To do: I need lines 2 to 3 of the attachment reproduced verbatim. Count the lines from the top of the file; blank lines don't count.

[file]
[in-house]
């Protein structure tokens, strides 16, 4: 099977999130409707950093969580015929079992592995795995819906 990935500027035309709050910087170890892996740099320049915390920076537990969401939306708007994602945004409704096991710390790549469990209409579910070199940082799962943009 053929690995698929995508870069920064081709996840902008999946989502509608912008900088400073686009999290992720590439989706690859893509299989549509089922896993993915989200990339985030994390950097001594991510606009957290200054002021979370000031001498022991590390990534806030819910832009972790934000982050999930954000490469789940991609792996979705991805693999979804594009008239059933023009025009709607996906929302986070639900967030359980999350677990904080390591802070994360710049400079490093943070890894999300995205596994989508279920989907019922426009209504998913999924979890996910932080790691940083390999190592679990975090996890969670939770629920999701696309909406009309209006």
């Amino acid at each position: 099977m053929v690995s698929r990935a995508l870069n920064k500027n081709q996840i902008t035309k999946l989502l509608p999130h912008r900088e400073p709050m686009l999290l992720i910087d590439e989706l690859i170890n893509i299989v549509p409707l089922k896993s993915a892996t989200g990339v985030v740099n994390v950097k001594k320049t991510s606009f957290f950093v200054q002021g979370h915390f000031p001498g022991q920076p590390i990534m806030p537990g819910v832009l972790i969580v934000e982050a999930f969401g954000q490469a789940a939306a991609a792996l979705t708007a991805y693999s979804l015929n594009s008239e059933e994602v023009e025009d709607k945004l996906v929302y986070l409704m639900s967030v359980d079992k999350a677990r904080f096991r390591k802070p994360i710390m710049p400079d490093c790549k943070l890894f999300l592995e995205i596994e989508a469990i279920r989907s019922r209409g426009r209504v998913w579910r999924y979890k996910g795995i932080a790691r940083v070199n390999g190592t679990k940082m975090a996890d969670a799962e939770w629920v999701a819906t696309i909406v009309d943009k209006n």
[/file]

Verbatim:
């Protein structure tokens, strides 16, 4: 099977999130409707950093969580015929079992592995795995819906 990935500027035309709050910087170890892996740099320049915390920076537990969401939306708007994602945004409704096991710390790549469990209409579910070199940082799962943009 053929690995698929995508870069920064081709996840902008999946989502509608912008900088400073686009999290992720590439989706690859893509299989549509089922896993993915989200990339985030994390950097001594991510606009957290200054002021979370000031001498022991590390990534806030819910832009972790934000982050999930954000490469789940991609792996979705991805693999979804594009008239059933023009025009709607996906929302986070639900967030359980999350677990904080390591802070994360710049400079490093943070890894999300995205596994989508279920989907019922426009209504998913999924979890996910932080790691940083390999190592679990975090996890969670939770629920999701696309909406009309209006």
């Amino acid at each position: 099977m053929v690995s698929r990935a995508l870069n920064k500027n081709q996840i902008t035309k999946l989502l509608p999130h912008r900088e400073p709050m686009l999290l992720i910087d590439e989706l690859i170890n893509i299989v549509p409707l089922k896993s993915a892996t989200g990339v985030v740099n994390v950097k001594k320049t991510s606009f957290f950093v200054q002021g979370h915390f000031p001498g022991q920076p590390i990534m806030p537990g819910v832009l972790i969580v934000e982050a999930f969401g954000q490469a789940a939306a991609a792996l979705t708007a991805y693999s979804l015929n594009s008239e059933e994602v023009e025009d709607k945004l996906v929302y986070l409704m639900s967030v359980d079992k999350a677990r904080f096991r390591k802070p994360i710390m710049p400079d490093c790549k943070l890894f999300l592995e995205i596994e989508a469990i279920r989907s019922r209409g426009r209504v998913w579910r999924y979890k996910g795995i932080a790691r940083v070199n390999g190592t679990k940082m975090a996890d969670a799962e939770w629920v999701a819906t696309i909406v009309d943009k209006n």